Every time you scroll through social media, another popular diet is being hailed as the “next big thing” in the world of health and wellness. But, regardless of whether you’re a yo-yo dieter or just recently packed on a few extra pounds while sheltering-in-place, choosing the right eating plan to suit your personal tastes and preferences isn’t always as easy as it seems. 

“Choosing the right diet really depends on your cravings,” says Amy Shapiro, RDN, CDN, the New York City-based founder of Real Nutrition. “Paleo is a little bit more meat-focused, but you don’t want to eat a 12-ounce steak, just because it’s grass-fed. Plant-based is great—you can still eat pasta, pizza and french fries, in moderation. Whatever diet you’re focusing on, you still have to watch your portion sizes. And, as we continue to age in our 40s, 50s [and beyond], eating fewer carbohydrates really does seem beneficial for preventing weight gain.”

Still feeling overwhelmed by all of the options? Try opening your fridge first to evaluate what’s inside before you begin perusing Pinterest for new recipes. If you tend to gravitate towards leafy green salads (even if they’re topped with croutons or crunchy wontons!), you’ll probably prefer a plant-based plan. Or, if a world without bacon or cheese isn’t a world you want to live in, then the fat- and protein-heavy keto diet might be right up your alley.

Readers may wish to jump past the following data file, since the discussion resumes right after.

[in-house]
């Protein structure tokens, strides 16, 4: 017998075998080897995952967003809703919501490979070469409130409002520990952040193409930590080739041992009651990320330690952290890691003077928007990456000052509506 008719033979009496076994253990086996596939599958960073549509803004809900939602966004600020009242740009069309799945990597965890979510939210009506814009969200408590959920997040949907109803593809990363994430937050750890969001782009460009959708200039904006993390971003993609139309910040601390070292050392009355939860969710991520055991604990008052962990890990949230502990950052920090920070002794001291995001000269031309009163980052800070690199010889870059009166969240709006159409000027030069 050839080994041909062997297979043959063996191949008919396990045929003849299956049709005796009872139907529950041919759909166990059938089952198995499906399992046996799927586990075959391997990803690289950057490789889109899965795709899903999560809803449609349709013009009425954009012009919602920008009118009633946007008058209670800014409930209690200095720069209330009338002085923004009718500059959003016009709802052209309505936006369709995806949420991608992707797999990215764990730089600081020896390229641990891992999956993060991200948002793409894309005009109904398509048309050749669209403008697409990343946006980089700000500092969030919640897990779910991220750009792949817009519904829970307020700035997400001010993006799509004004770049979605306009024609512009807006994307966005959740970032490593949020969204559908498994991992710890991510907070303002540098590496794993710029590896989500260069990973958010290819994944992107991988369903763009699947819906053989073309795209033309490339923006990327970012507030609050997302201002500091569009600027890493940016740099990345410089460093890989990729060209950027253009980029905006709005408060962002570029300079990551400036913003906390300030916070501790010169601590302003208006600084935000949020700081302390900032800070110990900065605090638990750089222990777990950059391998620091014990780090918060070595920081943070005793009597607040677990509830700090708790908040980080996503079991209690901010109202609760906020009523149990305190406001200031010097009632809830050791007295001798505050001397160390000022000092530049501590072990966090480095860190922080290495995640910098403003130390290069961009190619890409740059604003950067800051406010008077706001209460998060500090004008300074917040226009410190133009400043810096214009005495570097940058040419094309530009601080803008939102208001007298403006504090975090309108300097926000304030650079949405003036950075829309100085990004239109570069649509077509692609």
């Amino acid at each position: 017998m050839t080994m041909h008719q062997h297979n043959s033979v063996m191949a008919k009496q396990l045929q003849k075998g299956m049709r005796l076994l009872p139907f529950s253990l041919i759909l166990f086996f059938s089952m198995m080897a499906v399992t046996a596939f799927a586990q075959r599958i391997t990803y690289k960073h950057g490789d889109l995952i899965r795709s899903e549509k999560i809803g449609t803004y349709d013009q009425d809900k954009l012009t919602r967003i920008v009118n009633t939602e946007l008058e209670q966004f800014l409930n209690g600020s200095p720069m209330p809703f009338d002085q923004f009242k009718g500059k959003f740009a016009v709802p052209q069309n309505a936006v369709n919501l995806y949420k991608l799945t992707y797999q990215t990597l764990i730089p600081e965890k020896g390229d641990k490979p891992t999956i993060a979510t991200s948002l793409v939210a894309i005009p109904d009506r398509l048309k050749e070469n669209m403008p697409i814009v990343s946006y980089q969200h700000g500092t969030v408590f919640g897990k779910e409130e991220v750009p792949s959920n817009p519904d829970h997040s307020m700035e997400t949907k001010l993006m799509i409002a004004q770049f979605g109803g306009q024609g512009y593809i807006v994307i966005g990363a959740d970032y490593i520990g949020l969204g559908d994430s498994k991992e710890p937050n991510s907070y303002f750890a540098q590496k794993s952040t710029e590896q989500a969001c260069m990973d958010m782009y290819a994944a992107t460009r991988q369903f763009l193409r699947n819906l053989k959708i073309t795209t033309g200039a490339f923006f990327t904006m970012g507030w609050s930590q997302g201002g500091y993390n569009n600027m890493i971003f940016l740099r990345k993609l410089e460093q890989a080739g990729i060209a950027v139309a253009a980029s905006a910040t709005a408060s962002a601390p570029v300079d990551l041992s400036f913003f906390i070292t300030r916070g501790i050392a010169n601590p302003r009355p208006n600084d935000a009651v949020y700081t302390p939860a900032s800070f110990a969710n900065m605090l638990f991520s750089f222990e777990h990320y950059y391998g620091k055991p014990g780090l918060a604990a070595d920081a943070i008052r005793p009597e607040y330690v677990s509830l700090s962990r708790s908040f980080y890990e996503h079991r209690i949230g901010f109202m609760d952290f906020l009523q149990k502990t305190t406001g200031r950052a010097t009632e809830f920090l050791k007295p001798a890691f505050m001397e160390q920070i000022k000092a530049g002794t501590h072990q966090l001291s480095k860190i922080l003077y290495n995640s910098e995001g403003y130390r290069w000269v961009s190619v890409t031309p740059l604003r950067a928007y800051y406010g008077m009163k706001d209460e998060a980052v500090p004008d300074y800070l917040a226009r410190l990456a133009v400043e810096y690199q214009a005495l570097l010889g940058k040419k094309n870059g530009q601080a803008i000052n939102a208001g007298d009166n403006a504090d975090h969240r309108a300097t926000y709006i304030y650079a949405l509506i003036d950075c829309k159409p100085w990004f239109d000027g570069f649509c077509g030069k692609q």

Regardless of whether you choose keto, paleo, or plant-based, try to remember that there’s no one-size-fits-all solution. Even if your BFF dropped 50 pounds on paleo or your cousin swears by keto for fast weight loss, you’ll never see the same results if you despise the taste of beef or can’t live without carbs. So choose the plan that sounds the most appealing to set yourself up for success from the start. 

“My easiest recommendation is for everyone to make sure that half of your plate is filled with vegetables that are high-fiber, high-volume, low-calorie foods loaded with antioxidants,” says Shapiro. “Take the other half of your plate and cut that into two quarters. One quarter should hold complex carbohydrates. Those are unprocessed foods, which are popular in all three of these diets. Then one quarter should be 4-5 ounces of lean protein. That’s about the size of a deck of cards, so not too large.”

Here, Shapiro shares her favorite tips and tricks for maintaining a healthy diet without sacrificing your social life.

Keto Diet